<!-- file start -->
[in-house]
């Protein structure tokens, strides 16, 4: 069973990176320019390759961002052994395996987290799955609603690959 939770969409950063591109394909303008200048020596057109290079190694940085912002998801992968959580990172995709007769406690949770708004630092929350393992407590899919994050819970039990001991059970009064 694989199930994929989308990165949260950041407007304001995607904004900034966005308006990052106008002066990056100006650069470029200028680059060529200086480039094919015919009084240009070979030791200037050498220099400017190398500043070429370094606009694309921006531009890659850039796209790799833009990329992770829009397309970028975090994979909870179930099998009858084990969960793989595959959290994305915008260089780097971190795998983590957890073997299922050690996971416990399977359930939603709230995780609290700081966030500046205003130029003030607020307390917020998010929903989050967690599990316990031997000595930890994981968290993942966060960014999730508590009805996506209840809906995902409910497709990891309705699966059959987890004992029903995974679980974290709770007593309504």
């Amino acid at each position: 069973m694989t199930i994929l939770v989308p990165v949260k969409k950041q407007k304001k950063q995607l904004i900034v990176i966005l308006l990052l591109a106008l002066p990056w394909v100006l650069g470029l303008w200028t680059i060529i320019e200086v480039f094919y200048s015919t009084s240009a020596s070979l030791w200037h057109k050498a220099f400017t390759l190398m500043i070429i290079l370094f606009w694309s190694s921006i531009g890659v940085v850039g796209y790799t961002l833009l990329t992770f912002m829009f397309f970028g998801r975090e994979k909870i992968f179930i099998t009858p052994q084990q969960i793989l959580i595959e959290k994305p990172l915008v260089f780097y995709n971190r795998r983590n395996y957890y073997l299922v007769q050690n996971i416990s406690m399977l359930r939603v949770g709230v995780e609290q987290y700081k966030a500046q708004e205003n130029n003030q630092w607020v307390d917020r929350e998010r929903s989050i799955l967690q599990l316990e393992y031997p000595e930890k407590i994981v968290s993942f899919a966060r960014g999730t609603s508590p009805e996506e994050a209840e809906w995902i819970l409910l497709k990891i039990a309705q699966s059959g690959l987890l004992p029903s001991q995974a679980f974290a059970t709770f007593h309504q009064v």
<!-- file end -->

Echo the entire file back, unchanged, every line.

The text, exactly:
[in-house]
């Protein structure tokens, strides 16, 4: 069973990176320019390759961002052994395996987290799955609603690959 939770969409950063591109394909303008200048020596057109290079190694940085912002998801992968959580990172995709007769406690949770708004630092929350393992407590899919994050819970039990001991059970009064 694989199930994929989308990165949260950041407007304001995607904004900034966005308006990052106008002066990056100006650069470029200028680059060529200086480039094919015919009084240009070979030791200037050498220099400017190398500043070429370094606009694309921006531009890659850039796209790799833009990329992770829009397309970028975090994979909870179930099998009858084990969960793989595959959290994305915008260089780097971190795998983590957890073997299922050690996971416990399977359930939603709230995780609290700081966030500046205003130029003030607020307390917020998010929903989050967690599990316990031997000595930890994981968290993942966060960014999730508590009805996506209840809906995902409910497709990891309705699966059959987890004992029903995974679980974290709770007593309504």
């Amino acid at each position: 069973m694989t199930i994929l939770v989308p990165v949260k969409k950041q407007k304001k950063q995607l904004i900034v990176i966005l308006l990052l591109a106008l002066p990056w394909v100006l650069g470029l303008w200028t680059i060529i320019e200086v480039f094919y200048s015919t009084s240009a020596s070979l030791w200037h057109k050498a220099f400017t390759l190398m500043i070429i290079l370094f606009w694309s190694s921006i531009g890659v940085v850039g796209y790799t961002l833009l990329t992770f912002m829009f397309f970028g998801r975090e994979k909870i992968f179930i099998t009858p052994q084990q969960i793989l959580i595959e959290k994305p990172l915008v260089f780097y995709n971190r795998r983590n395996y957890y073997l299922v007769q050690n996971i416990s406690m399977l359930r939603v949770g709230v995780e609290q987290y700081k966030a500046q708004e205003n130029n003030q630092w607020v307390d917020r929350e998010r929903s989050i799955l967690q599990l316990e393992y031997p000595e930890k407590i994981v968290s993942f899919a966060r960014g999730t609603s508590p009805e996506e994050a209840e809906w995902i819970l409910l497709k990891i039990a309705q699966s059959g690959l987890l004992p029903s001991q995974a679980f974290a059970t709770f007593h309504q009064v």